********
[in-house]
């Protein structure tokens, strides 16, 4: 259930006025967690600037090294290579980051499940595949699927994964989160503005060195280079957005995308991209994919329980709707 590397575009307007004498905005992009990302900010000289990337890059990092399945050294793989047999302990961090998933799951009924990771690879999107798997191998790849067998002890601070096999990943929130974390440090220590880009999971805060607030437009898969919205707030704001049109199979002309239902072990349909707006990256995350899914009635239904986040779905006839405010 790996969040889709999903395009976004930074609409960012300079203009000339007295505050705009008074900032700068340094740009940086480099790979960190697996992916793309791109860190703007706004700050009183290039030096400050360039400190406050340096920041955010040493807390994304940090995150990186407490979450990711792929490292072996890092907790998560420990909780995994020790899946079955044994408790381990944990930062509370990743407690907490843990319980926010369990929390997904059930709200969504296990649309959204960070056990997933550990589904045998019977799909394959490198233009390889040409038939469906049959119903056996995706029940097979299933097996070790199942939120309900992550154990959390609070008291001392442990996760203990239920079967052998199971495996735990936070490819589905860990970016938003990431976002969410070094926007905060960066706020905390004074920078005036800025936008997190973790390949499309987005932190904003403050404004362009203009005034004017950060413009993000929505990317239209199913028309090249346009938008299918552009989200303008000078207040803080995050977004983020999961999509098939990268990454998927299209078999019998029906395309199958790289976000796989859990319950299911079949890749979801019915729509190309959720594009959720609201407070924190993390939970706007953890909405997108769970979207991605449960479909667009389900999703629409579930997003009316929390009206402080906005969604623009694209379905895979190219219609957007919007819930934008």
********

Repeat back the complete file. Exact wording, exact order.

[in-house]
């Protein structure tokens, strides 16, 4: 259930006025967690600037090294290579980051499940595949699927994964989160503005060195280079957005995308991209994919329980709707 590397575009307007004498905005992009990302900010000289990337890059990092399945050294793989047999302990961090998933799951009924990771690879999107798997191998790849067998002890601070096999990943929130974390440090220590880009999971805060607030437009898969919205707030704001049109199979002309239902072990349909707006990256995350899914009635239904986040779905006839405010 790996969040889709999903395009976004930074609409960012300079203009000339007295505050705009008074900032700068340094740009940086480099790979960190697996992916793309791109860190703007706004700050009183290039030096400050360039400190406050340096920041955010040493807390994304940090995150990186407490979450990711792929490292072996890092907790998560420990909780995994020790899946079955044994408790381990944990930062509370990743407690907490843990319980926010369990929390997904059930709200969504296990649309959204960070056990997933550990589904045998019977799909394959490198233009390889040409038939469906049959119903056996995706029940097979299933097996070790199942939120309900992550154990959390609070008291001392442990996760203990239920079967052998199971495996735990936070490819589905860990970016938003990431976002969410070094926007905060960066706020905390004074920078005036800025936008997190973790390949499309987005932190904003403050404004362009203009005034004017950060413009993000929505990317239209199913028309090249346009938008299918552009989200303008000078207040803080995050977004983020999961999509098939990268990454998927299209078999019998029906395309199958790289976000796989859990319950299911079949890749979801019915729509190309959720594009959720609201407070924190993390939970706007953890909405997108769970979207991605449960479909667009389900999703629409579930997003009316929390009206402080906005969604623009694209379905895979190219219609957007919007819930934008």